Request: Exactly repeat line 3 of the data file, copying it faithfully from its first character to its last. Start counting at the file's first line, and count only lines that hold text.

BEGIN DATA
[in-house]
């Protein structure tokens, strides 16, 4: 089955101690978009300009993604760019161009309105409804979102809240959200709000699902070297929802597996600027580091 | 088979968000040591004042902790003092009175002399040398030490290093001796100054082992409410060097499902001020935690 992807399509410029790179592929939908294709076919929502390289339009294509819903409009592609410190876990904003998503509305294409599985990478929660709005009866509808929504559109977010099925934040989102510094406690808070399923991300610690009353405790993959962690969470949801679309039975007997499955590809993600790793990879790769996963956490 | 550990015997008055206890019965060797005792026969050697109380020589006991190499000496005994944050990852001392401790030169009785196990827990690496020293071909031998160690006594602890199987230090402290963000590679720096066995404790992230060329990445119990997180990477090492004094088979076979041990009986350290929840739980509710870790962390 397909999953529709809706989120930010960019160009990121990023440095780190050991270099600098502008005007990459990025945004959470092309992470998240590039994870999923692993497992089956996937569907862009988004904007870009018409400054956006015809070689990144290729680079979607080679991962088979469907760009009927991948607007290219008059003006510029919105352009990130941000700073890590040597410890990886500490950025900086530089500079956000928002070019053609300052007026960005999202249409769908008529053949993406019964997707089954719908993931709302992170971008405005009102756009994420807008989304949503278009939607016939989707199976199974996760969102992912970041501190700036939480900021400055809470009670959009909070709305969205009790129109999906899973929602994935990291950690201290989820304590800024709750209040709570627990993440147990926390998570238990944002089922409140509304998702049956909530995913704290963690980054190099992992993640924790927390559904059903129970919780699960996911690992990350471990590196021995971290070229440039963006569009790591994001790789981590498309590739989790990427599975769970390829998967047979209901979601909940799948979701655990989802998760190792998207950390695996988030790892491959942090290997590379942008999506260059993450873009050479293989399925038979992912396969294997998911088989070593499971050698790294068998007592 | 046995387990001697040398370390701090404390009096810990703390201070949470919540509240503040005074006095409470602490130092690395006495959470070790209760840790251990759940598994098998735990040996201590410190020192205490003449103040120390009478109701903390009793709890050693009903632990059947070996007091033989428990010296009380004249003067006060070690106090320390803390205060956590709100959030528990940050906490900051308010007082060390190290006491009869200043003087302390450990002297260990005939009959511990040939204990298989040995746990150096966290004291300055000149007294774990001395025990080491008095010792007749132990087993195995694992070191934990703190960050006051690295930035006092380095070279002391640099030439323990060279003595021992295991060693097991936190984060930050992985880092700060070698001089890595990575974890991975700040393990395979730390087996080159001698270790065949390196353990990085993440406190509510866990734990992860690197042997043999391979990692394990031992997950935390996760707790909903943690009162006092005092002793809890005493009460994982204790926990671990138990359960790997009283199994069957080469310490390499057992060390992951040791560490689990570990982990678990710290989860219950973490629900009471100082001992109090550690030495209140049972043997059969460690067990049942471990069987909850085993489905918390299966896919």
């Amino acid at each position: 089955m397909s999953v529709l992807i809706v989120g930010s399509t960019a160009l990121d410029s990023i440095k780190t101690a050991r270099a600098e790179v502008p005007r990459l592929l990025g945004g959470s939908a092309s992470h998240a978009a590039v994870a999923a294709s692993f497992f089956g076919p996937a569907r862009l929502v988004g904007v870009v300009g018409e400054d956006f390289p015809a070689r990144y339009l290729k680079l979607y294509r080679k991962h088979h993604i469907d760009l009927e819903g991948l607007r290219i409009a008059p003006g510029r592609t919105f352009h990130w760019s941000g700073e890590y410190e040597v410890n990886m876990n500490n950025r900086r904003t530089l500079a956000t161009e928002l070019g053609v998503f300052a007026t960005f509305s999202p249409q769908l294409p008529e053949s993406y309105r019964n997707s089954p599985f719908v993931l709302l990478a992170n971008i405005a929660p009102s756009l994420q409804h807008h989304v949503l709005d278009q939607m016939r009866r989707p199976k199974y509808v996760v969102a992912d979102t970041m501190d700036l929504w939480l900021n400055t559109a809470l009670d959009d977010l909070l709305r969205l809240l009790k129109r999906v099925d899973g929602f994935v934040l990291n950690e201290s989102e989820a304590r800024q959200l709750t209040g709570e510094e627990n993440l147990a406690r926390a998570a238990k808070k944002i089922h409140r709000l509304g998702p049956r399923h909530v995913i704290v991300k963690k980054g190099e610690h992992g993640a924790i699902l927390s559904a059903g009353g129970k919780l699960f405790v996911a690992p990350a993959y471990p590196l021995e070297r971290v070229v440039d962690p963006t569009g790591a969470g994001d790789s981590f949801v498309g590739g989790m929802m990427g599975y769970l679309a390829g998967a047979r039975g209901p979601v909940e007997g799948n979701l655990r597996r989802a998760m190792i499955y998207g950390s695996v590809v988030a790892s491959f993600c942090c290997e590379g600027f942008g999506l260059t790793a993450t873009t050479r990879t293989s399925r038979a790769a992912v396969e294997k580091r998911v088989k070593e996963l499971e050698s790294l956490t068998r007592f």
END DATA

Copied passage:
């Amino acid at each position: 089955m397909s999953v529709l992807i809706v989120g930010s399509t960019a160009l990121d410029s990023i440095k780190t101690a050991r270099a600098e790179v502008p005007r990459l592929l990025g945004g959470s939908a092309s992470h998240a978009a590039v994870a999923a294709s692993f497992f089956g076919p996937a569907r862009l929502v988004g904007v870009v300009g018409e400054d956006f390289p015809a070689r990144y339009l290729k680079l979607y294509r080679k991962h088979h993604i469907d760009l009927e819903g991948l607007r290219i409009a008059p003006g510029r592609t919105f352009h990130w760019s941000g700073e890590y410190e040597v410890n990886m876990n500490n950025r900086r904003t530089l500079a956000t161009e928002l070019g053609v998503f300052a007026t960005f509305s999202p249409q769908l294409p008529e053949s993406y309105r019964n997707s089954p599985f719908v993931l709302l990478a992170n971008i405005a929660p009102s756009l994420q409804h807008h989304v949503l709005d278009q939607m016939r009866r989707p199976k199974y509808v996760v969102a992912d979102t970041m501190d700036l929504w939480l900021n400055t559109a809470l009670d959009d977010l909070l709305r969205l809240l009790k129109r999906v099925d899973g929602f994935v934040l990291n950690e201290s989102e989820a304590r800024q959200l709750t209040g709570e510094e627990n993440l147990a406690r926390a998570a238990k808070k944002i089922h409140r709000l509304g998702p049956r399923h909530v995913i704290v991300k963690k980054g190099e610690h992992g993640a924790i699902l927390s559904a059903g009353g129970k919780l699960f405790v996911a690992p990350a993959y471990p590196l021995e070297r971290v070229v440039d962690p963006t569009g790591a969470g994001d790789s981590f949801v498309g590739g989790m929802m990427g599975y769970l679309a390829g998967a047979r039975g209901p979601v909940e007997g799948n979701l655990r597996r989802a998760m190792i499955y998207g950390s695996v590809v988030a790892s491959f993600c942090c290997e590379g600027f942008g999506l260059t790793a993450t873009t050479r990879t293989s399925r038979a790769a992912v396969e294997k580091r998911v088989k070593e996963l499971e050698s790294l956490t068998r007592f």